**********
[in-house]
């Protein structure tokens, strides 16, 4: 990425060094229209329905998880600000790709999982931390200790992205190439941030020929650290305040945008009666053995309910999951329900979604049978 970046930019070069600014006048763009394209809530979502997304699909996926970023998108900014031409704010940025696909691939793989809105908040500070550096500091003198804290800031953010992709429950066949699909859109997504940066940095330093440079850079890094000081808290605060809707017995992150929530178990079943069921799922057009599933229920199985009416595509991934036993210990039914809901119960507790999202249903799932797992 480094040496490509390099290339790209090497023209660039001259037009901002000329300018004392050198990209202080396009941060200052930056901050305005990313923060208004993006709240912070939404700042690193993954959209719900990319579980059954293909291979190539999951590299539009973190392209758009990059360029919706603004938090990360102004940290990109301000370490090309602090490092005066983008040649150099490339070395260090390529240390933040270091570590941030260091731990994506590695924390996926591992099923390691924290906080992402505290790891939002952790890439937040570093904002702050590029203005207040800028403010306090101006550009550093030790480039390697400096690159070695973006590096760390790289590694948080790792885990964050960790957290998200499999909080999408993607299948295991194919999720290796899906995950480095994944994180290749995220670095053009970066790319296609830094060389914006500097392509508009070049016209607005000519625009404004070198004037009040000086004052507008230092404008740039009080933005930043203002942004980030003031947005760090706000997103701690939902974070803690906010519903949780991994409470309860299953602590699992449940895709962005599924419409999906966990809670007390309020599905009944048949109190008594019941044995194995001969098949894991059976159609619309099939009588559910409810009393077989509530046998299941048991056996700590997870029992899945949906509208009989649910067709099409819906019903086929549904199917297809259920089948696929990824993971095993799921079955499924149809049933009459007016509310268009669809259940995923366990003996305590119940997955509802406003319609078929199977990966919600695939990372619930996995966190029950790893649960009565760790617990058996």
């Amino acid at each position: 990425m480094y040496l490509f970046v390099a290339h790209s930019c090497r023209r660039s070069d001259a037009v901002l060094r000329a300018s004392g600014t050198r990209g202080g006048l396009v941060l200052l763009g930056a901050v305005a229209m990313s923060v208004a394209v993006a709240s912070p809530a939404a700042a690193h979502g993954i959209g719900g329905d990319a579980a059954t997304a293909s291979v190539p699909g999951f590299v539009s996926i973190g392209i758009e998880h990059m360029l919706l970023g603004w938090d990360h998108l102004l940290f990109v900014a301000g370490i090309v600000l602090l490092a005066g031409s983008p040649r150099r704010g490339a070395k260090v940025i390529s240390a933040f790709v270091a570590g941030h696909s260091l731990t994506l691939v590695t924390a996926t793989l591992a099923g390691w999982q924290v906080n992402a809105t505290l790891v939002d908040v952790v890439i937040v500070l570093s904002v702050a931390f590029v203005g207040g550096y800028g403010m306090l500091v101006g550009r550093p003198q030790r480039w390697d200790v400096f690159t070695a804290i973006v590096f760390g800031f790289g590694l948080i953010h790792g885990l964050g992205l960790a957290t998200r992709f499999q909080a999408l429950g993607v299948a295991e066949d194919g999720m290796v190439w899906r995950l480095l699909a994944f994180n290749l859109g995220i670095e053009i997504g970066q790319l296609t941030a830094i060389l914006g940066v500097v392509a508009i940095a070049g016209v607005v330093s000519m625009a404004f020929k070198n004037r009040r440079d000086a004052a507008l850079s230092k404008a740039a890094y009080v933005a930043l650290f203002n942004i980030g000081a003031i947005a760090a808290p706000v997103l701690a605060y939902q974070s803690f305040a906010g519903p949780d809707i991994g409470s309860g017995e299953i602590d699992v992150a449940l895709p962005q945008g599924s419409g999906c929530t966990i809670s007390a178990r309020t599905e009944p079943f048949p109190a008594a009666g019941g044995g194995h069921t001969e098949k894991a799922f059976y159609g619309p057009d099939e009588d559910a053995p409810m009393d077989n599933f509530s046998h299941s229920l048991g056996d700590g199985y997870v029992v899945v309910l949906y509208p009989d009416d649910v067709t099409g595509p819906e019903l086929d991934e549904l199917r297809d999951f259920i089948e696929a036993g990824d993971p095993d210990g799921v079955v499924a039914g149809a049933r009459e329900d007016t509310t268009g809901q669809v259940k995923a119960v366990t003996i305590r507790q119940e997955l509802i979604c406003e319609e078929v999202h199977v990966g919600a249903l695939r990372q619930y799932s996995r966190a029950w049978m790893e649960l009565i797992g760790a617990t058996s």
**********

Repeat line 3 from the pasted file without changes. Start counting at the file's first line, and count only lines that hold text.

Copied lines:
């Amino acid at each position: 990425m480094y040496l490509f970046v390099a290339h790209s930019c090497r023209r660039s070069d001259a037009v901002l060094r000329a300018s004392g600014t050198r990209g202080g006048l396009v941060l200052l763009g930056a901050v305005a229209m990313s923060v208004a394209v993006a709240s912070p809530a939404a700042a690193h979502g993954i959209g719900g329905d990319a579980a059954t997304a293909s291979v190539p699909g999951f590299v539009s996926i973190g392209i758009e998880h990059m360029l919706l970023g603004w938090d990360h998108l102004l940290f990109v900014a301000g370490i090309v600000l602090l490092a005066g031409s983008p040649r150099r704010g490339a070395k260090v940025i390529s240390a933040f790709v270091a570590g941030h696909s260091l731990t994506l691939v590695t924390a996926t793989l591992a099923g390691w999982q924290v906080n992402a809105t505290l790891v939002d908040v952790v890439i937040v500070l570093s904002v702050a931390f590029v203005g207040g550096y800028g403010m306090l500091v101006g550009r550093p003198q030790r480039w390697d200790v400096f690159t070695a804290i973006v590096f760390g800031f790289g590694l948080i953010h790792g885990l964050g992205l960790a957290t998200r992709f499999q909080a999408l429950g993607v299948a295991e066949d194919g999720m290796v190439w899906r995950l480095l699909a994944f994180n290749l859109g995220i670095e053009i997504g970066q790319l296609t941030a830094i060389l914006g940066v500097v392509a508009i940095a070049g016209v607005v330093s000519m625009a404004f020929k070198n004037r009040r440079d000086a004052a507008l850079s230092k404008a740039a890094y009080v933005a930043l650290f203002n942004i980030g000081a003031i947005a760090a808290p706000v997103l701690a605060y939902q974070s803690f305040a906010g519903p949780d809707i991994g409470s309860g017995e299953i602590d699992v992150a449940l895709p962005q945008g599924s419409g999906c929530t966990i809670s007390a178990r309020t599905e009944p079943f048949p109190a008594a009666g019941g044995g194995h069921t001969e098949k894991a799922f059976y159609g619309p057009d099939e009588d559910a053995p409810m009393d077989n599933f509530s046998h299941s229920l048991g056996d700590g199985y997870v029992v899945v309910l949906y509208p009989d009416d649910v067709t099409g595509p819906e019903l086929d991934e549904l199917r297809d999951f259920i089948e696929a036993g990824d993971p095993d210990g799921v079955v499924a039914g149809a049933r009459e329900d007016t509310t268009g809901q669809v259940k995923a119960v366990t003996i305590r507790q119940e997955l509802i979604c406003e319609e078929v999202h199977v990966g919600a249903l695939r990372q619930y799932s996995r966190a029950w049978m790893e649960l009565i797992g760790a617990t058996s």